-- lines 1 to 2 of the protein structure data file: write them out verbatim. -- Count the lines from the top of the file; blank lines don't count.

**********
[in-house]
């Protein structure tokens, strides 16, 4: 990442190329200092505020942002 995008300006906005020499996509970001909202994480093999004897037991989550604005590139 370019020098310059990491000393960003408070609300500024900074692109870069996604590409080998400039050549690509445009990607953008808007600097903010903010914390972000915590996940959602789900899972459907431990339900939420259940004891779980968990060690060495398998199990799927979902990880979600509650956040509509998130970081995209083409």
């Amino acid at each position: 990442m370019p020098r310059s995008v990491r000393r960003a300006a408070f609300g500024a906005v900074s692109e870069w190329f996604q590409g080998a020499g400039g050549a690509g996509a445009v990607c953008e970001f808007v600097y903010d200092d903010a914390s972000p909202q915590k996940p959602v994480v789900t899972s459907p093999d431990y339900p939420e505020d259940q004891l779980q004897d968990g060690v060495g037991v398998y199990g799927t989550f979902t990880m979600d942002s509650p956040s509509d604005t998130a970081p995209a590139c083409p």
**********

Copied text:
[in-house]
């Protein structure tokens, strides 16, 4: 990442190329200092505020942002 995008300006906005020499996509970001909202994480093999004897037991989550604005590139 370019020098310059990491000393960003408070609300500024900074692109870069996604590409080998400039050549690509445009990607953008808007600097903010903010914390972000915590996940959602789900899972459907431990339900939420259940004891779980968990060690060495398998199990799927979902990880979600509650956040509509998130970081995209083409």